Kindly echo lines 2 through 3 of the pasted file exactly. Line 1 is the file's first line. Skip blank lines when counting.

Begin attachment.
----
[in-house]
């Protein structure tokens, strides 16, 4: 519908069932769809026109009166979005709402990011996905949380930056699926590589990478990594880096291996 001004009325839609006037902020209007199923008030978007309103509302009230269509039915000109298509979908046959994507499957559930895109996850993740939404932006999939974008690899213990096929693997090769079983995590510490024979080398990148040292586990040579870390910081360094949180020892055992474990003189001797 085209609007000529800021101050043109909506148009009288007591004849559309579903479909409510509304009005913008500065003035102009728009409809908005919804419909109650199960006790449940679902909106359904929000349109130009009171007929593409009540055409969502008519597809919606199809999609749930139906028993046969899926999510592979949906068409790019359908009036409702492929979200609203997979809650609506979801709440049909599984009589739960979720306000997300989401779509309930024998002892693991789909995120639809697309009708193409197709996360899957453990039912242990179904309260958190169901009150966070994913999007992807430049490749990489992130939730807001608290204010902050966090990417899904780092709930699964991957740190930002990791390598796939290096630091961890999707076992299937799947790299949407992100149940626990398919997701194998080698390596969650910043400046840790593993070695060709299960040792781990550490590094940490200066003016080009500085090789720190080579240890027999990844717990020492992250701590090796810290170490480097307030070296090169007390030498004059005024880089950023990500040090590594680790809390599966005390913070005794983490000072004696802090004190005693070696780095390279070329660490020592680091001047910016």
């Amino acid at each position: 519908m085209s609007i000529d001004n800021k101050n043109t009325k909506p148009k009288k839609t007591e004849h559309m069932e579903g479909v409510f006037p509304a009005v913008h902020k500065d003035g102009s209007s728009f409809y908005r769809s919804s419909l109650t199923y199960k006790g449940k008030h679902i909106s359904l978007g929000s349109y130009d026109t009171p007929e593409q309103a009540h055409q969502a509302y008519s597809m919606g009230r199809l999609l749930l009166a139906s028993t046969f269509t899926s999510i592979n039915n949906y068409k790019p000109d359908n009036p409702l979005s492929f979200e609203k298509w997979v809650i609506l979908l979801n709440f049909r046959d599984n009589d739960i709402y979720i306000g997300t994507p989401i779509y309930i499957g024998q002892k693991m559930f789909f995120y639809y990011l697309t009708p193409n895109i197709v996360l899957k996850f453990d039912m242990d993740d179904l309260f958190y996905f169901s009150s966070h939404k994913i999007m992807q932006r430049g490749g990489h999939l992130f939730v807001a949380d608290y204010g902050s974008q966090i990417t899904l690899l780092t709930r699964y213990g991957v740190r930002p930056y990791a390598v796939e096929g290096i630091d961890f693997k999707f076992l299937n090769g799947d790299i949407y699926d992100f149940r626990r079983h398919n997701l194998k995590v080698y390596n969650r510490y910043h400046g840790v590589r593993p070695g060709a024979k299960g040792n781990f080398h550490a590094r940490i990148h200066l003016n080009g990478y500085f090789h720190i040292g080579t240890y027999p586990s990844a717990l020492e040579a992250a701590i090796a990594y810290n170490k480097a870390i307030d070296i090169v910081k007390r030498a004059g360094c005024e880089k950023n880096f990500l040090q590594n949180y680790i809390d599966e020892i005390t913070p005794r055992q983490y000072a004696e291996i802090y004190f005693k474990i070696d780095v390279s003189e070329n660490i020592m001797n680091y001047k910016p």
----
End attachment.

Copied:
């Protein structure tokens, strides 16, 4: 519908069932769809026109009166979005709402990011996905949380930056699926590589990478990594880096291996 001004009325839609006037902020209007199923008030978007309103509302009230269509039915000109298509979908046959994507499957559930895109996850993740939404932006999939974008690899213990096929693997090769079983995590510490024979080398990148040292586990040579870390910081360094949180020892055992474990003189001797 085209609007000529800021101050043109909506148009009288007591004849559309579903479909409510509304009005913008500065003035102009728009409809908005919804419909109650199960006790449940679902909106359904929000349109130009009171007929593409009540055409969502008519597809919606199809999609749930139906028993046969899926999510592979949906068409790019359908009036409702492929979200609203997979809650609506979801709440049909599984009589739960979720306000997300989401779509309930024998002892693991789909995120639809697309009708193409197709996360899957453990039912242990179904309260958190169901009150966070994913999007992807430049490749990489992130939730807001608290204010902050966090990417899904780092709930699964991957740190930002990791390598796939290096630091961890999707076992299937799947790299949407992100149940626990398919997701194998080698390596969650910043400046840790593993070695060709299960040792781990550490590094940490200066003016080009500085090789720190080579240890027999990844717990020492992250701590090796810290170490480097307030070296090169007390030498004059005024880089950023990500040090590594680790809390599966005390913070005794983490000072004696802090004190005693070696780095390279070329660490020592680091001047910016």
């Amino acid at each position: 519908m085209s609007i000529d001004n800021k101050n043109t009325k909506p148009k009288k839609t007591e004849h559309m069932e579903g479909v409510f006037p509304a009005v913008h902020k500065d003035g102009s209007s728009f409809y908005r769809s919804s419909l109650t199923y199960k006790g449940k008030h679902i909106s359904l978007g929000s349109y130009d026109t009171p007929e593409q309103a009540h055409q969502a509302y008519s597809m919606g009230r199809l999609l749930l009166a139906s028993t046969f269509t899926s999510i592979n039915n949906y068409k790019p000109d359908n009036p409702l979005s492929f979200e609203k298509w997979v809650i609506l979908l979801n709440f049909r046959d599984n009589d739960i709402y979720i306000g997300t994507p989401i779509y309930i499957g024998q002892k693991m559930f789909f995120y639809y990011l697309t009708p193409n895109i197709v996360l899957k996850f453990d039912m242990d993740d179904l309260f958190y996905f169901s009150s966070h939404k994913i999007m992807q932006r430049g490749g990489h999939l992130f939730v807001a949380d608290y204010g902050s974008q966090i990417t899904l690899l780092t709930r699964y213990g991957v740190r930002p930056y990791a390598v796939e096929g290096i630091d961890f693997k999707f076992l299937n090769g799947d790299i949407y699926d992100f149940r626990r079983h398919n997701l194998k995590v080698y390596n969650r510490y910043h400046g840790v590589r593993p070695g060709a024979k299960g040792n781990f080398h550490a590094r940490i990148h200066l003016n080009g990478y500085f090789h720190i040292g080579t240890y027999p586990s990844a717990l020492e040579a992250a701590i090796a990594y810290n170490k480097a870390i307030d070296i090169v910081k007390r030498a004059g360094c005024e880089k950023n880096f990500l040090q590594n949180y680790i809390d599966e020892i005390t913070p005794r055992q983490y000072a004696e291996i802090y004190f005693k474990i070696d780095v390279s003189e070329n660490i020592m001797n680091y001047k910016p």